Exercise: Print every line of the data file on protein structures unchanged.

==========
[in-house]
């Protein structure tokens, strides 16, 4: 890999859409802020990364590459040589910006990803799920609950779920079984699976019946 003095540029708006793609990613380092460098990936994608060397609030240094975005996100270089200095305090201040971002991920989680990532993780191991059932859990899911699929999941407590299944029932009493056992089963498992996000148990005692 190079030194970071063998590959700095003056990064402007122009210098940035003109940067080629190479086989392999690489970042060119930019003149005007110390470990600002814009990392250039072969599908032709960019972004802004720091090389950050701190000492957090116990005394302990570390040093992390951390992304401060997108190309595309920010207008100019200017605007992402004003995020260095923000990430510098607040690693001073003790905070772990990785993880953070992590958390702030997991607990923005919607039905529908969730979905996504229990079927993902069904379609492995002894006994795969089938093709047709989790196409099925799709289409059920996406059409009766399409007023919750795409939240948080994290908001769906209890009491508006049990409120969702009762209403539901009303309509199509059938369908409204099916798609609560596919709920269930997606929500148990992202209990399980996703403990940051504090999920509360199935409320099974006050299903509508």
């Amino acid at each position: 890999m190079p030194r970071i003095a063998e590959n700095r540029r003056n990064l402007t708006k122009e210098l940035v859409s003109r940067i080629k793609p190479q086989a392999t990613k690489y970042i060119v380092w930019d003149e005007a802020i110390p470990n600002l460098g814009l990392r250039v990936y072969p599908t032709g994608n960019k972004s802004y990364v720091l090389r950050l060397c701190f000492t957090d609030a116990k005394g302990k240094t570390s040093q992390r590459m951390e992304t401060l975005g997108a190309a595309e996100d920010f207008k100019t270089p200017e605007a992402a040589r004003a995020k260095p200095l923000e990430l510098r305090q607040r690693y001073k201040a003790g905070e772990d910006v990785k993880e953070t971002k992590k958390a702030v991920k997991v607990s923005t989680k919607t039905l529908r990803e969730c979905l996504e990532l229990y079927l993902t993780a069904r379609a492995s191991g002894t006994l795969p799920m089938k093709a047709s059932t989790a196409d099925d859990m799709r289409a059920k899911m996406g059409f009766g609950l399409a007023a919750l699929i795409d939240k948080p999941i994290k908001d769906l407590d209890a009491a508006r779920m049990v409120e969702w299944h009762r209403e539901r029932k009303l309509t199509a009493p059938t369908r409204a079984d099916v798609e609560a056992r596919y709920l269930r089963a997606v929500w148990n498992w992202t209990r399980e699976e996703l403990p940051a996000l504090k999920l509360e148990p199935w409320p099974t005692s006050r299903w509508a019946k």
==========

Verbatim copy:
[in-house]
């Protein structure tokens, strides 16, 4: 890999859409802020990364590459040589910006990803799920609950779920079984699976019946 003095540029708006793609990613380092460098990936994608060397609030240094975005996100270089200095305090201040971002991920989680990532993780191991059932859990899911699929999941407590299944029932009493056992089963498992996000148990005692 190079030194970071063998590959700095003056990064402007122009210098940035003109940067080629190479086989392999690489970042060119930019003149005007110390470990600002814009990392250039072969599908032709960019972004802004720091090389950050701190000492957090116990005394302990570390040093992390951390992304401060997108190309595309920010207008100019200017605007992402004003995020260095923000990430510098607040690693001073003790905070772990990785993880953070992590958390702030997991607990923005919607039905529908969730979905996504229990079927993902069904379609492995002894006994795969089938093709047709989790196409099925799709289409059920996406059409009766399409007023919750795409939240948080994290908001769906209890009491508006049990409120969702009762209403539901009303309509199509059938369908409204099916798609609560596919709920269930997606929500148990992202209990399980996703403990940051504090999920509360199935409320099974006050299903509508």
């Amino acid at each position: 890999m190079p030194r970071i003095a063998e590959n700095r540029r003056n990064l402007t708006k122009e210098l940035v859409s003109r940067i080629k793609p190479q086989a392999t990613k690489y970042i060119v380092w930019d003149e005007a802020i110390p470990n600002l460098g814009l990392r250039v990936y072969p599908t032709g994608n960019k972004s802004y990364v720091l090389r950050l060397c701190f000492t957090d609030a116990k005394g302990k240094t570390s040093q992390r590459m951390e992304t401060l975005g997108a190309a595309e996100d920010f207008k100019t270089p200017e605007a992402a040589r004003a995020k260095p200095l923000e990430l510098r305090q607040r690693y001073k201040a003790g905070e772990d910006v990785k993880e953070t971002k992590k958390a702030v991920k997991v607990s923005t989680k919607t039905l529908r990803e969730c979905l996504e990532l229990y079927l993902t993780a069904r379609a492995s191991g002894t006994l795969p799920m089938k093709a047709s059932t989790a196409d099925d859990m799709r289409a059920k899911m996406g059409f009766g609950l399409a007023a919750l699929i795409d939240k948080p999941i994290k908001d769906l407590d209890a009491a508006r779920m049990v409120e969702w299944h009762r209403e539901r029932k009303l309509t199509a009493p059938t369908r409204a079984d099916v798609e609560a056992r596919y709920l269930r089963a997606v929500w148990n498992w992202t209990r399980e699976e996703l403990p940051a996000l504090k999920l509360e148990p199935w409320p099974t005692s006050r299903w509508a019946k």